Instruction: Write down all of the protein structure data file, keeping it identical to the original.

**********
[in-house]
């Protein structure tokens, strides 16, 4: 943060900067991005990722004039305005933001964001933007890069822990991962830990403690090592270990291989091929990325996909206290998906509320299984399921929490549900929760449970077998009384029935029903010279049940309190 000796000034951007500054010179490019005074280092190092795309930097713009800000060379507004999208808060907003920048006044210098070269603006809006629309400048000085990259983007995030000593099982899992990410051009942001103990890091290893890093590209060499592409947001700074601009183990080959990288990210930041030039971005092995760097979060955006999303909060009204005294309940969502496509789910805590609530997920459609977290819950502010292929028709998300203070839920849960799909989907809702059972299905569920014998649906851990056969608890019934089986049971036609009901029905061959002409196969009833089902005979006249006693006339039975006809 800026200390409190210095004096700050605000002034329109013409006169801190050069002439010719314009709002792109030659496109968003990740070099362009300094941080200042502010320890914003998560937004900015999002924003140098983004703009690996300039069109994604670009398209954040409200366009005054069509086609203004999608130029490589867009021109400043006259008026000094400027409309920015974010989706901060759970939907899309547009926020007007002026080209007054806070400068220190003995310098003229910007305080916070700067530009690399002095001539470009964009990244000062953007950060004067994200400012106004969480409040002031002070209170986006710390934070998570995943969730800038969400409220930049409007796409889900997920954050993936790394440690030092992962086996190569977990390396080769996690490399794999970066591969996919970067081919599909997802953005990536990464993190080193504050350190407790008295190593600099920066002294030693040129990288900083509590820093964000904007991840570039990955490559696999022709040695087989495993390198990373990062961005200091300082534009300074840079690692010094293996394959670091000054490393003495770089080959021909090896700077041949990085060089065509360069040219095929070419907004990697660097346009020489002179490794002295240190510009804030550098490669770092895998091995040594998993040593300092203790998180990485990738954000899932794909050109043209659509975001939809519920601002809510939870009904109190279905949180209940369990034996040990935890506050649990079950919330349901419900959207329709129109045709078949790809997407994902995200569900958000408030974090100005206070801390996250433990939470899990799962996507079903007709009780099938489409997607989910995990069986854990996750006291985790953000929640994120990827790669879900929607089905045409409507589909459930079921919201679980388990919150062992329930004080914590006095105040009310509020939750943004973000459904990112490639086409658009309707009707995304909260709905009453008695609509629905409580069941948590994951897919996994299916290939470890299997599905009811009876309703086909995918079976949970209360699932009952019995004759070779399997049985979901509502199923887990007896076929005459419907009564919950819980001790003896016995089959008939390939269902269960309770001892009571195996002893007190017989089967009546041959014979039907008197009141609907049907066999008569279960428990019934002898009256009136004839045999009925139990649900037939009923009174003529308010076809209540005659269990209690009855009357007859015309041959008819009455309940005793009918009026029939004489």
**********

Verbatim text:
[in-house]
């Protein structure tokens, strides 16, 4: 943060900067991005990722004039305005933001964001933007890069822990991962830990403690090592270990291989091929990325996909206290998906509320299984399921929490549900929760449970077998009384029935029903010279049940309190 000796000034951007500054010179490019005074280092190092795309930097713009800000060379507004999208808060907003920048006044210098070269603006809006629309400048000085990259983007995030000593099982899992990410051009942001103990890091290893890093590209060499592409947001700074601009183990080959990288990210930041030039971005092995760097979060955006999303909060009204005294309940969502496509789910805590609530997920459609977290819950502010292929028709998300203070839920849960799909989907809702059972299905569920014998649906851990056969608890019934089986049971036609009901029905061959002409196969009833089902005979006249006693006339039975006809 800026200390409190210095004096700050605000002034329109013409006169801190050069002439010719314009709002792109030659496109968003990740070099362009300094941080200042502010320890914003998560937004900015999002924003140098983004703009690996300039069109994604670009398209954040409200366009005054069509086609203004999608130029490589867009021109400043006259008026000094400027409309920015974010989706901060759970939907899309547009926020007007002026080209007054806070400068220190003995310098003229910007305080916070700067530009690399002095001539470009964009990244000062953007950060004067994200400012106004969480409040002031002070209170986006710390934070998570995943969730800038969400409220930049409007796409889900997920954050993936790394440690030092992962086996190569977990390396080769996690490399794999970066591969996919970067081919599909997802953005990536990464993190080193504050350190407790008295190593600099920066002294030693040129990288900083509590820093964000904007991840570039990955490559696999022709040695087989495993390198990373990062961005200091300082534009300074840079690692010094293996394959670091000054490393003495770089080959021909090896700077041949990085060089065509360069040219095929070419907004990697660097346009020489002179490794002295240190510009804030550098490669770092895998091995040594998993040593300092203790998180990485990738954000899932794909050109043209659509975001939809519920601002809510939870009904109190279905949180209940369990034996040990935890506050649990079950919330349901419900959207329709129109045709078949790809997407994902995200569900958000408030974090100005206070801390996250433990939470899990799962996507079903007709009780099938489409997607989910995990069986854990996750006291985790953000929640994120990827790669879900929607089905045409409507589909459930079921919201679980388990919150062992329930004080914590006095105040009310509020939750943004973000459904990112490639086409658009309707009707995304909260709905009453008695609509629905409580069941948590994951897919996994299916290939470890299997599905009811009876309703086909995918079976949970209360699932009952019995004759070779399997049985979901509502199923887990007896076929005459419907009564919950819980001790003896016995089959008939390939269902269960309770001892009571195996002893007190017989089967009546041959014979039907008197009141609907049907066999008569279960428990019934002898009256009136004839045999009925139990649900037939009923009174003529308010076809209540005659269990209690009855009357007859015309041959008819009455309940005793009918009026029939004489």